wrong? The answer diers depending on who we are looking at.
We owe a huge amount of knowledge, for example, about the inner workings of the Soviet
economy to economic historians in the west like Paul Gregory and Mark Harrison. But they come
from a background in conventional economics. As historians they are vitally interested in ends
but as economists they are much more concerned with means (Gregory and Harrison 2005). To
the extent that the economist in them overrides the historian then they are led to sideline even
their own historical work on ends to better prove their economist credentials in the analysis of
means. In another essay Sloin and Sanchez-Sibony call Paul Gregory – perhaps not completely
accurately – neo-Hayekian (Sloin and Sanchez-Sibony 2014, 12) Mark Harrison certainly began
as a Marxist but now works so centrally in conventional economics that he sits on the board of
Economic Aairs. In their analytical work on the Soviet economy we, therefore, nd a strong
emphasis on models based on forms of methodological individualism. They focus on rational
choices – incorporating elements of public choice economics – and are especially concerned
with principal-agent problems. It is possible says Martin Kragh, writing in this tradition, to under-
stand behaviour in the USSR “as the outcome of people making bounded rational choices under
conditions of shortage” (Kragh 2013, 13).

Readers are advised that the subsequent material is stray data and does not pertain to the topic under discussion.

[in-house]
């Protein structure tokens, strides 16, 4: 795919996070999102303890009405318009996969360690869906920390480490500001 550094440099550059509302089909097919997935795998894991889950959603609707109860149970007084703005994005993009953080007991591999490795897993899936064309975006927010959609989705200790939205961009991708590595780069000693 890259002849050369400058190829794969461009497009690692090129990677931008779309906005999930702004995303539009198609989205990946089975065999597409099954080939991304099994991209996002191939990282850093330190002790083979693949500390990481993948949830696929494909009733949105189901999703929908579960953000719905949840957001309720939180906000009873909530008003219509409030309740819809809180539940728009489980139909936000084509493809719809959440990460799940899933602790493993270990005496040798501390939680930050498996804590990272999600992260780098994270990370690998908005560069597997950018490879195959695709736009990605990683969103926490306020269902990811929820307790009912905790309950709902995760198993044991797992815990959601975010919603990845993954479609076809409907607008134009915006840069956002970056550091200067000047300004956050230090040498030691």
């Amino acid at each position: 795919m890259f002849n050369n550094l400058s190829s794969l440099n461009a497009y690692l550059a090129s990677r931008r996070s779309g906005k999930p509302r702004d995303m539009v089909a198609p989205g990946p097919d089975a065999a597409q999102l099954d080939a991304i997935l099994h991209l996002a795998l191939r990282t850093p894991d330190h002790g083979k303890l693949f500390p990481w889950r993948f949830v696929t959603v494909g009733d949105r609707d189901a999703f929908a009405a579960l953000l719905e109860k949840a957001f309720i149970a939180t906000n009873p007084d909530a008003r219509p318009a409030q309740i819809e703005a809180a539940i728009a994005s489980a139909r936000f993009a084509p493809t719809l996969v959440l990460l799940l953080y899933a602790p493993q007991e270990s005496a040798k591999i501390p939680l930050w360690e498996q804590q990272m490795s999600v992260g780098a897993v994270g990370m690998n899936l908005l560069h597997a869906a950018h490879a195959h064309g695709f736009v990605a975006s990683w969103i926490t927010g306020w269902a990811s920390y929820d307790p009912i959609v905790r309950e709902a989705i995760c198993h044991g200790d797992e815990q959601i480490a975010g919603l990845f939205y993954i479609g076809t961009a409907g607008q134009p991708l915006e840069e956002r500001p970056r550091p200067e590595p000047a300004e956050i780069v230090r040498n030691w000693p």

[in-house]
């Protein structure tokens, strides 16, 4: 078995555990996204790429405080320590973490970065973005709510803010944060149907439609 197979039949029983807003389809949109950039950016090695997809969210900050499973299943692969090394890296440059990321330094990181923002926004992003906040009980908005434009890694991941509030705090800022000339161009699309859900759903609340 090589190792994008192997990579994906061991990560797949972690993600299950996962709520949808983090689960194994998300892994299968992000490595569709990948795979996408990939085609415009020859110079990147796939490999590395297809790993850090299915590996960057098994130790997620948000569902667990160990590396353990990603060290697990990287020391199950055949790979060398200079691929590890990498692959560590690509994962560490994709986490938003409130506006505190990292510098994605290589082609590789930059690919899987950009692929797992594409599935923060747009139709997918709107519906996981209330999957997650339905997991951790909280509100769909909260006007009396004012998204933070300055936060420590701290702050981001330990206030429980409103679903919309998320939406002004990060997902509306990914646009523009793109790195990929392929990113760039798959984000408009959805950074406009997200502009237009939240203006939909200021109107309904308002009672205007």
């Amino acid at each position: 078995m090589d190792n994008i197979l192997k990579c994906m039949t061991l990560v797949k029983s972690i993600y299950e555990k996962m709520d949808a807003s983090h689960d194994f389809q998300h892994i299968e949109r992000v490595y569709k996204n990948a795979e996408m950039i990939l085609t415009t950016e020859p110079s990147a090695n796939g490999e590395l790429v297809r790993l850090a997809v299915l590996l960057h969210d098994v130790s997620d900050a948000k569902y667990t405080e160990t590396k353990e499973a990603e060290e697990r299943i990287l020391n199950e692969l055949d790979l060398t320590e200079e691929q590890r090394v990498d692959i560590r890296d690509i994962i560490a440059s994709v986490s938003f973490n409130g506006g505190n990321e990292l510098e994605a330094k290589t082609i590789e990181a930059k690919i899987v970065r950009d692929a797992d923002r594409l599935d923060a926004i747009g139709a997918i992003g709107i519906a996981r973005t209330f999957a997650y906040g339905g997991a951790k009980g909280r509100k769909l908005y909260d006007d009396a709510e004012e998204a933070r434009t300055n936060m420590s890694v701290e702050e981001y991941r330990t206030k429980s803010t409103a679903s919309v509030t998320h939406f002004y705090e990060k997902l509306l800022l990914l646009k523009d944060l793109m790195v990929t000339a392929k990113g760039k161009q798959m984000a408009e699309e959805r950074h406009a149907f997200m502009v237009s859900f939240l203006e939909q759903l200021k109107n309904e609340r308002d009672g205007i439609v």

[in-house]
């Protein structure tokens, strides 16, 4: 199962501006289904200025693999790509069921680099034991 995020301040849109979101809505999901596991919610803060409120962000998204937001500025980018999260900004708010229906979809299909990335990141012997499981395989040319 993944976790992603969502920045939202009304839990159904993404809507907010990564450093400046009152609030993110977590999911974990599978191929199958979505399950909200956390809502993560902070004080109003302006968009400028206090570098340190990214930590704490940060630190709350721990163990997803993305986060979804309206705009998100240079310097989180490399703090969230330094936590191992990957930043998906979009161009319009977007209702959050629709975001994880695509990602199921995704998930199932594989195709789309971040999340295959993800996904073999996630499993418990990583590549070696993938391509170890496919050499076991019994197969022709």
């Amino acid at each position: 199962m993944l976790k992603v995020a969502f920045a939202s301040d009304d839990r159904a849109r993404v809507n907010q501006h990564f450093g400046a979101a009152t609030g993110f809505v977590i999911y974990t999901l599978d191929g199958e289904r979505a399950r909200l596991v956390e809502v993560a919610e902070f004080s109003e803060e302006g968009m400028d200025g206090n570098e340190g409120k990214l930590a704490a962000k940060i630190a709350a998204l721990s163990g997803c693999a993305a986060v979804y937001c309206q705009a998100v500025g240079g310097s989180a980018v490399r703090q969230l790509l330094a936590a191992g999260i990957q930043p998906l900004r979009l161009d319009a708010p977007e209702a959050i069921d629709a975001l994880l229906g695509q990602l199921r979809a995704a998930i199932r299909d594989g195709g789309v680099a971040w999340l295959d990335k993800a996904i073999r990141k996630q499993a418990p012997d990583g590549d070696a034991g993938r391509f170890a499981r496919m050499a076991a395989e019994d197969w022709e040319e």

This enables them to draw a contrast between the formal structure and the reality of the Soviet
system. In theory the Soviet system was a rigid hierarchy whose structures, and the balance of
power within them, had been institutionalized in the 1930s. But the messy reality allowed a huge
amount of opportunist behaviour by agents who competed and bargained to maximize the
interests of their own regions, institutions, enterprises and personal positions. This could only be
limited by attempts at strong coercion by “principals” which eventually began to fail in the late
1980s. But as Gregory, Harrison and others elaborate on these arguments so the dynamic purpose
of the system tends to disappear. This is akin to trying to focus on handling problems in a car and
friction issues in its engine. They may be major issues in explaining performance but they are not
very helpful in enabling us to understand why the car is being driven in the direction that it is.
More, the emphasis on opportunistic behaviour in the abstract ignores the fact that such behav-
iour could serve dierent needs. Some was system subverting; some was system neutral and
some, de facto, was system supporting. And even when it was system subversive such behaviour
may have seemed tolerable, a price worth paying, to meet bigger goals.
Many more radical accounts unfortunately also continue to assume that the Soviet system
was dierent from, and more or less detached from, the wider world so that they too can focus
on what they see as its internal “non capitalist” relations. Although they couch the argument